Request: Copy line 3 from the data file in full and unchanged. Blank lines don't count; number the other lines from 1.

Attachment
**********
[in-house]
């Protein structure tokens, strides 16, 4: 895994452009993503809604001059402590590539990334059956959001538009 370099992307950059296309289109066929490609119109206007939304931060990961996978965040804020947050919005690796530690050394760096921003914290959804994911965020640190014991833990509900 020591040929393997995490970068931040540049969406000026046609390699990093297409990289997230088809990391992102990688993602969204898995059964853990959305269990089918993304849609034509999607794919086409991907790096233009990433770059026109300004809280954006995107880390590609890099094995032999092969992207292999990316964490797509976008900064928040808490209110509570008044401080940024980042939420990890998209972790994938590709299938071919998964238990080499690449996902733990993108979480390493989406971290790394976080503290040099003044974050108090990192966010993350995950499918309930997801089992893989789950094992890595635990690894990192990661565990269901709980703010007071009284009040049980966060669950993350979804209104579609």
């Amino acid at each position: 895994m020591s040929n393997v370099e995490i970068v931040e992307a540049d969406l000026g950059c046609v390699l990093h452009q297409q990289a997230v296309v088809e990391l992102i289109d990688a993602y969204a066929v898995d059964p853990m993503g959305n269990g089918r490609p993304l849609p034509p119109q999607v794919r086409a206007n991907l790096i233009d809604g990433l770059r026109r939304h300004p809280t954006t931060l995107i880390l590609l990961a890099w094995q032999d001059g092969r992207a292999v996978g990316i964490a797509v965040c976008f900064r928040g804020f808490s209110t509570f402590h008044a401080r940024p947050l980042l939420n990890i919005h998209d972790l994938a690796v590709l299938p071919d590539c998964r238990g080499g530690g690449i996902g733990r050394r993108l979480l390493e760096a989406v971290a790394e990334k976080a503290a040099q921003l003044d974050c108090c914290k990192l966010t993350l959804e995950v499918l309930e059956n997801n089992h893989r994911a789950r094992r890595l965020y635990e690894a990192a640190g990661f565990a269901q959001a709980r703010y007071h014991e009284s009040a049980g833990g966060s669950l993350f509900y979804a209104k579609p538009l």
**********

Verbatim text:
């Amino acid at each position: 895994m020591s040929n393997v370099e995490i970068v931040e992307a540049d969406l000026g950059c046609v390699l990093h452009q297409q990289a997230v296309v088809e990391l992102i289109d990688a993602y969204a066929v898995d059964p853990m993503g959305n269990g089918r490609p993304l849609p034509p119109q999607v794919r086409a206007n991907l790096i233009d809604g990433l770059r026109r939304h300004p809280t954006t931060l995107i880390l590609l990961a890099w094995q032999d001059g092969r992207a292999v996978g990316i964490a797509v965040c976008f900064r928040g804020f808490s209110t509570f402590h008044a401080r940024p947050l980042l939420n990890i919005h998209d972790l994938a690796v590709l299938p071919d590539c998964r238990g080499g530690g690449i996902g733990r050394r993108l979480l390493e760096a989406v971290a790394e990334k976080a503290a040099q921003l003044d974050c108090c914290k990192l966010t993350l959804e995950v499918l309930e059956n997801n089992h893989r994911a789950r094992r890595l965020y635990e690894a990192a640190g990661f565990a269901q959001a709980r703010y007071h014991e009284s009040a049980g833990g966060s669950l993350f509900y979804a209104k579609p538009l």